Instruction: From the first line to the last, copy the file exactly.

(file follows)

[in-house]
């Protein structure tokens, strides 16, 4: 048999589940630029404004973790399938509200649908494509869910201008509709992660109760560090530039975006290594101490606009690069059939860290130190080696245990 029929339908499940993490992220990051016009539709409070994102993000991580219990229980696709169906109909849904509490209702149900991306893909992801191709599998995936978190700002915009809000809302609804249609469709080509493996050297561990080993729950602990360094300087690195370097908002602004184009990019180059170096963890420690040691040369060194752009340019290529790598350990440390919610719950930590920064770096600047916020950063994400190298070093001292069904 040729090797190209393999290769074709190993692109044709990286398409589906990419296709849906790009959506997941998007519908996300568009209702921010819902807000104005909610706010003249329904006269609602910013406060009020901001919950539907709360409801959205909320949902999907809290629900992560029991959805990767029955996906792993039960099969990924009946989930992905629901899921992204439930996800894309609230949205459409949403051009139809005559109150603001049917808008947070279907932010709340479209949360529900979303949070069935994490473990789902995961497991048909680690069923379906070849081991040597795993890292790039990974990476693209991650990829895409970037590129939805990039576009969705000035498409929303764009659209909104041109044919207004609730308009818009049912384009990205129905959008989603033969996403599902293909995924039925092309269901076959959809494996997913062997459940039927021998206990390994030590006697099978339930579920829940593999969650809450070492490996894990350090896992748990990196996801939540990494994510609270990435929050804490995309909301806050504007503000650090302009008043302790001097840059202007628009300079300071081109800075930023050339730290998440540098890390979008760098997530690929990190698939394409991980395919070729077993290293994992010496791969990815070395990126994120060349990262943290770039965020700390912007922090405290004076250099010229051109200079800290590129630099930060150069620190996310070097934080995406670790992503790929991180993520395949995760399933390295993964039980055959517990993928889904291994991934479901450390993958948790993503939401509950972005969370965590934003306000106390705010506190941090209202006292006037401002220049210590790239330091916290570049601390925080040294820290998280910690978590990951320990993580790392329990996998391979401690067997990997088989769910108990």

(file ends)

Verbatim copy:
[in-house]
């Protein structure tokens, strides 16, 4: 048999589940630029404004973790399938509200649908494509869910201008509709992660109760560090530039975006290594101490606009690069059939860290130190080696245990 029929339908499940993490992220990051016009539709409070994102993000991580219990229980696709169906109909849904509490209702149900991306893909992801191709599998995936978190700002915009809000809302609804249609469709080509493996050297561990080993729950602990360094300087690195370097908002602004184009990019180059170096963890420690040691040369060194752009340019290529790598350990440390919610719950930590920064770096600047916020950063994400190298070093001292069904 040729090797190209393999290769074709190993692109044709990286398409589906990419296709849906790009959506997941998007519908996300568009209702921010819902807000104005909610706010003249329904006269609602910013406060009020901001919950539907709360409801959205909320949902999907809290629900992560029991959805990767029955996906792993039960099969990924009946989930992905629901899921992204439930996800894309609230949205459409949403051009139809005559109150603001049917808008947070279907932010709340479209949360529900979303949070069935994490473990789902995961497991048909680690069923379906070849081991040597795993890292790039990974990476693209991650990829895409970037590129939805990039576009969705000035498409929303764009659209909104041109044919207004609730308009818009049912384009990205129905959008989603033969996403599902293909995924039925092309269901076959959809494996997913062997459940039927021998206990390994030590006697099978339930579920829940593999969650809450070492490996894990350090896992748990990196996801939540990494994510609270990435929050804490995309909301806050504007503000650090302009008043302790001097840059202007628009300079300071081109800075930023050339730290998440540098890390979008760098997530690929990190698939394409991980395919070729077993290293994992010496791969990815070395990126994120060349990262943290770039965020700390912007922090405290004076250099010229051109200079800290590129630099930060150069620190996310070097934080995406670790992503790929991180993520395949995760399933390295993964039980055959517990993928889904291994991934479901450390993958948790993503939401509950972005969370965590934003306000106390705010506190941090209202006292006037401002220049210590790239330091916290570049601390925080040294820290998280910690978590990951320990993580790392329990996998391979401690067997990997088989769910108990």